Lawsuit Alleges Delayed State Response to Nursing Home Complaints
California Advocates for Nursing Home Reform and two relatives of patients who died in nursing homes filed a lawsuit on Monday against the Department of Health Services seeking to compel the agency to respond to nursing home complaints within the required 10-day period, the San Francisco Chronicle reports (Torassa, San Francisco Chronicle, 10/19).
The suit, filed in San Francisco Superior Court, alleges that DHS' delayed responses to complaints exposed nursing home patients to abuse and neglect.
The number of nursing home complaints has increased from 9,650 in 2000 to 15,512 in 2004, according to the state. However, state citations among nursing homes have decreased from 709 in 2000 to 464 in 2004 (Lin, Los Angeles Times, 10/19).
Pat McGinnis, executive director of CANHR, attributed the decrease to delays in investigations (San Francisco Chronicle, 10/19).
The lawsuit alleges that evidence of the complaints disappears before investigators respond (Benson, Sacramento Bee, 10/19).
According to Brenda Klutz, head of the DHS nursing homes division, inadequate state funding and staffing of inspectors often has prevented the agency from meeting the response deadline (Los Angeles Times, 10/19).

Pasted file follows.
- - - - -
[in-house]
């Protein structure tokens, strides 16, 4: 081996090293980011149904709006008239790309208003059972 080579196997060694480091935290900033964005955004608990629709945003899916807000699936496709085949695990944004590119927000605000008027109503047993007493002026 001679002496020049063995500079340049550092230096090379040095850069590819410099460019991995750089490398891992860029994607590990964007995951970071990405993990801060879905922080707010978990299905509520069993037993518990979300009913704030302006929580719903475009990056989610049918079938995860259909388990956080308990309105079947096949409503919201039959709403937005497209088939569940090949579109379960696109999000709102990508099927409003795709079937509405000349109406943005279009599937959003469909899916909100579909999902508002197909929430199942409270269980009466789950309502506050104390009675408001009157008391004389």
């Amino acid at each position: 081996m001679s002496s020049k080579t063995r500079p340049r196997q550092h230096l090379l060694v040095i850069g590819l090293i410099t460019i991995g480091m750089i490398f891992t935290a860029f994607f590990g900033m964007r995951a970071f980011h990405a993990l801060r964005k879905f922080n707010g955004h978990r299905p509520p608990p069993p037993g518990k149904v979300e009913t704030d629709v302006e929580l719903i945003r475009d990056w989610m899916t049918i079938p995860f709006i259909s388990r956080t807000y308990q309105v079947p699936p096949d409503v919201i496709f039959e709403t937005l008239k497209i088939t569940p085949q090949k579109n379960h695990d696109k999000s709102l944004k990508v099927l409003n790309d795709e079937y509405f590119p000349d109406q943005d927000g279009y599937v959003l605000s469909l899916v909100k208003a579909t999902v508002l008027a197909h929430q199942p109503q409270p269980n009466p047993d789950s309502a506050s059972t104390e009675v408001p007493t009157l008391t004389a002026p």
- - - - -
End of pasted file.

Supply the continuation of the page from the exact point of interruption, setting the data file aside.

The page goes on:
DHS spokesperson Lea Brooks said the agency does not investigate all nursing home complaints within 10 days but that investigators respond to the most serious allegations within 24 hours. In addition, Brooks said the agency responded to 40% of all other complaints within the 10-day period
DHS found about 75% complaints in 2004 to be unsubstantiated, according to CANHR, the Chronicle reports (San Francisco Chronicle, 10/19).
Investigations of more than 96% of priority complaints begin within 24 hours, Brooks said (Los Angeles Times, 10/19).
According to the San Jose Mercury News, top priority complaints are those that involve immediate threats to life, while second-tier complaints "allege or have the potential to cause harm" (Beck, San Jose Mercury News, 10/19).
Brooks said DHS has not received a copy of the lawsuit and declined to comment on it (Los Angeles Times, 10/19).
DHS has 30 days to respond to the suit (San Jose Mercury News, 10/19).